The next couple stops included some scary moments.  It seems we all needed a bathroom and were constantly in search of one that would not cause us any delay.  At one stop it looked like Malinda was going to either have to back the Explorer up 200 feet with oncoming cars or hop the curb.  Fortunately the police started letting cars make u-turns.  At another spot we needed to use alternate side roads to get out.  We were held up in traffic once but the police officer finally let all three of our cars pass together as a caravan.

Tower started running forward or backward on the course when we parked so we could get an accurate mile split.  Our map was invaluable because we always knew how far the next mile mark was and which direction to run.  Sometime during this rush of activity, Margaret, who was taking photos at every stop, exclaimed, “I’m having so much fun following you guys to watch the race!”  I was in game face mode so it wasn’t until later that I re-called hearing her say that.  Speaking of game face, I asked Michelle around mile 10 what her last mile split was and she didn’t answer me.  So I asked again, this time louder.  Still no answer.  As I was about to yell out my question a third time, one of the women running with her decided to answer for her so that I would shut up and leave them alone.

At mile 18, I asked Michelle how she felt; she nodded and said fine.  So I told her to pick it up a little bit and she immediately surged.  I thought to myself if she can do that now at mile 18, she’s going to be fine.  As we headed back to the cars, I told the others that she was going to get the time.  That’s when I started to feel confident.

The confidence must have led me to make the only two crewing tactical errors of the day.  I guess I was excited and totally forgot that Malinda and I were supposed to be driving to mile 20, while Leah and Ellen went to pick-up Tower at mile 19.  Next thing I knew all three cars were at mile 19.  We got to see Michelle but now we were on this tiny road and it was going to take us awhile to get back to somewhere to cheer again.  In my panic, I led us to a dead-end street. 

Now we were really behind.  I got out of the car near the relay exchange at mile 20.4 and told the cars to meet me at mile 21.  I got on the course and realized Michelle had already passed.  So I started running in hopes of catching up.  When I noticed that the pack of women directly in front of me were running slower than Michelle was and yet I was not catching and passing even them, I decided to give up and start calling for pick-up.  I ran a couple blocks away from the course so they could pick me up.  Leah and Ellen stayed there to cheer the relay teams and other marathoners while the other two cars veered away from the course to get on the freeway to get over the river and into downtown.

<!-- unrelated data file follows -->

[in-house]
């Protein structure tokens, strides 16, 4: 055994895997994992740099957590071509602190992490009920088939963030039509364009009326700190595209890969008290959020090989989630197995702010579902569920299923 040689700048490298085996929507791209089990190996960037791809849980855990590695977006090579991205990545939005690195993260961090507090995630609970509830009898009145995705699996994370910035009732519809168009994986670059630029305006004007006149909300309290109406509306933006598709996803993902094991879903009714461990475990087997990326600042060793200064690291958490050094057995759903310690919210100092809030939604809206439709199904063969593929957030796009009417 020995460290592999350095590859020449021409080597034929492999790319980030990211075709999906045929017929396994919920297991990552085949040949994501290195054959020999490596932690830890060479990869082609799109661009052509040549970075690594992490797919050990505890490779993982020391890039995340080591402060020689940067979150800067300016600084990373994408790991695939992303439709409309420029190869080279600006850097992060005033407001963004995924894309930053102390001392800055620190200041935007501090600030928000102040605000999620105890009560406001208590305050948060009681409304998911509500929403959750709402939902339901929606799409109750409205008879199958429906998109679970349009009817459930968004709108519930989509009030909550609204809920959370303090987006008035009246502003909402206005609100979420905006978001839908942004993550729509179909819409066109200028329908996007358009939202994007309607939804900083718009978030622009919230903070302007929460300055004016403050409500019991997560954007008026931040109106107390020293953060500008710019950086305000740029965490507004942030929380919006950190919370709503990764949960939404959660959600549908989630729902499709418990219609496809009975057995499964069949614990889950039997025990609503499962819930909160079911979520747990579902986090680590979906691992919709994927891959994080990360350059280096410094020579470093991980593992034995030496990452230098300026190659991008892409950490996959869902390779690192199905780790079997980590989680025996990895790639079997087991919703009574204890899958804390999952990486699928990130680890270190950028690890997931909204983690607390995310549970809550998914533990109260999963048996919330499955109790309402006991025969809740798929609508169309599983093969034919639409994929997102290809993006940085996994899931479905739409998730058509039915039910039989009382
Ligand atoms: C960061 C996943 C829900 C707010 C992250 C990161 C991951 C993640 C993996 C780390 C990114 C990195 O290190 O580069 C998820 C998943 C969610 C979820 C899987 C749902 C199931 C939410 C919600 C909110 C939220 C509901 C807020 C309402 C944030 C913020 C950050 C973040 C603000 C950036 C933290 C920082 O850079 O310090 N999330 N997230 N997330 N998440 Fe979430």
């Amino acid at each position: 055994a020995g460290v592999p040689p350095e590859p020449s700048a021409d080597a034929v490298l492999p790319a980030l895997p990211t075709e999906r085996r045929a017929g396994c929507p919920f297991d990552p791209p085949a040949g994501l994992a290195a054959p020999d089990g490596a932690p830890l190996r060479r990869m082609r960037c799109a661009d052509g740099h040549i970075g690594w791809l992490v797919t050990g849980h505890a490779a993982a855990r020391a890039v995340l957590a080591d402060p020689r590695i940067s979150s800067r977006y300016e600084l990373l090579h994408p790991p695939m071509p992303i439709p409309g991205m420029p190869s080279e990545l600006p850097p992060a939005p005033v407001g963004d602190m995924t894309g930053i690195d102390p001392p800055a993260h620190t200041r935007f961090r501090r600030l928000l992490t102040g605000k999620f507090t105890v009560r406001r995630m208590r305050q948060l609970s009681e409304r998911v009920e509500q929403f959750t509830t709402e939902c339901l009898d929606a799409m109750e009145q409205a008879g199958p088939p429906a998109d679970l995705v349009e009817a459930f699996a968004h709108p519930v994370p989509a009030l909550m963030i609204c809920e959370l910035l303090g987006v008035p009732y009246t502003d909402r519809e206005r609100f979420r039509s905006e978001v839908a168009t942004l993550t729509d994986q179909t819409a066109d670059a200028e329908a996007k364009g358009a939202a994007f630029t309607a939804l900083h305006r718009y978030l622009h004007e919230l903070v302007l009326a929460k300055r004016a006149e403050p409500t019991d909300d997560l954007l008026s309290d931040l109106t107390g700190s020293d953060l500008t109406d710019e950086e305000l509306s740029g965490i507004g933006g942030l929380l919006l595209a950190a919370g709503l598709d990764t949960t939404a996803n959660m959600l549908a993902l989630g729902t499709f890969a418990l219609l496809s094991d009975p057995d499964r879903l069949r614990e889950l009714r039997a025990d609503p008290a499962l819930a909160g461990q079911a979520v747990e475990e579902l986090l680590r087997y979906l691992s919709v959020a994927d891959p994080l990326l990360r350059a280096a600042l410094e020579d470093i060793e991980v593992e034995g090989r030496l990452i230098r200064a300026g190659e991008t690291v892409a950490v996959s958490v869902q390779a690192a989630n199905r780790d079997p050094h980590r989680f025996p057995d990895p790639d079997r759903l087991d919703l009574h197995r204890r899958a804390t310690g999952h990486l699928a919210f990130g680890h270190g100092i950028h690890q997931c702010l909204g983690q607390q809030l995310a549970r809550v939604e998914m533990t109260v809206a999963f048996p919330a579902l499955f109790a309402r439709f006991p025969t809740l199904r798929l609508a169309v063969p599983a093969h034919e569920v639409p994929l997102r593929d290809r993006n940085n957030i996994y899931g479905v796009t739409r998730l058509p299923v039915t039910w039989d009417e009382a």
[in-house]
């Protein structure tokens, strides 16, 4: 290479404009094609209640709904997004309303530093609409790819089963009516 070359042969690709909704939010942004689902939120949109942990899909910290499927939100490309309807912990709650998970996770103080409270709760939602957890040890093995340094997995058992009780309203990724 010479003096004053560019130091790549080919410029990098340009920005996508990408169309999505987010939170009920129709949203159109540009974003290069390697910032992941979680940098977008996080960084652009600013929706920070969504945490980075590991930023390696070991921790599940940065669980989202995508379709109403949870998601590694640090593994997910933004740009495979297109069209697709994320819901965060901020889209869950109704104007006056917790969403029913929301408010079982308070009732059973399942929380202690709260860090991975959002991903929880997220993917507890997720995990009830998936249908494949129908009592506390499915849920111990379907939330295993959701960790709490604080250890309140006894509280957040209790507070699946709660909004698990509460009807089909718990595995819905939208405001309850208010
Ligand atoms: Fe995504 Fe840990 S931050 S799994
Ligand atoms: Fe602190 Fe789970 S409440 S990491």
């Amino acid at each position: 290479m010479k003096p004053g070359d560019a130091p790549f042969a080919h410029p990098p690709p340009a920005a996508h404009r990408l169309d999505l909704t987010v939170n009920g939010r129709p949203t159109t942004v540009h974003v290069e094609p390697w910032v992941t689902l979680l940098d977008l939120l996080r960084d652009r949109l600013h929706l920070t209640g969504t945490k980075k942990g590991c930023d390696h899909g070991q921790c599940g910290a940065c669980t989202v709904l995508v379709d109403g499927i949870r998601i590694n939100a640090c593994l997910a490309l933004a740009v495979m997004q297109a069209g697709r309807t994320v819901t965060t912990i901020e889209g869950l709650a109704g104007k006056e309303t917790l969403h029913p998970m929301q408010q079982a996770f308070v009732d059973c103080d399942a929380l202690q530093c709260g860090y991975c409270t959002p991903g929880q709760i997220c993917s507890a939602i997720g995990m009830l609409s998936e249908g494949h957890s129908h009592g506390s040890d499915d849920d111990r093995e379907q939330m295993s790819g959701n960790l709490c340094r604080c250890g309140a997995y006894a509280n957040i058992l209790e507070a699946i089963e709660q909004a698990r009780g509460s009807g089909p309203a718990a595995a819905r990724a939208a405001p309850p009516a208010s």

The plan was to go to the finish but as we exited the freeway, Malinda and Tower kept asking if we should go back to mile 24 or hit mile 25.  I realized that I hadn’t talked to Michelle since mile 19.  And a lot can happen between mile 19 and 24 in your first marathon.  Screech.  We made a quick turn and intersected the course at 27th and L St.  I didn’t know what mile mark it was for sure so didn’t really know when to expect her.  Malinda and Margaret took Margaret’s car and headed to the end so they would be sure to see the finish.  I kept thinking I should try to tell her how far it is or how many more minutes she had to go (since those numbers would hopefully be good news now).  It seemed like forever waiting at that intersection and I got jumpy again.  When I finally saw her, my watch read 2:33 so I said, “you have 14 minutes and it’s less than 2 miles.  You’re going to make it.”

Then Tower and I jumped in the car and headed to the finish.  Of course this took longer than expected and we had no idea where to park.  As we sat at a red light for a minute, the race clock kept ticking. With each second she was another step closer to the finish.  I didn’t think we would make it.  We parked off of 14th St and I sprinted towards the capitol.  The security wouldn’t let me go all the way to the finish but Malinda called me and read off the clock time as Michelle finished.  I couldn’t see her through the masses of bodies but being able to see the finish line and the finish line clock and having Malinda tell me where she was made it seem like I saw it.

YAY!  Michelle qualified for the Olympic Trials.

And WHEW!  We managed to drive around the CIM course to crew for her.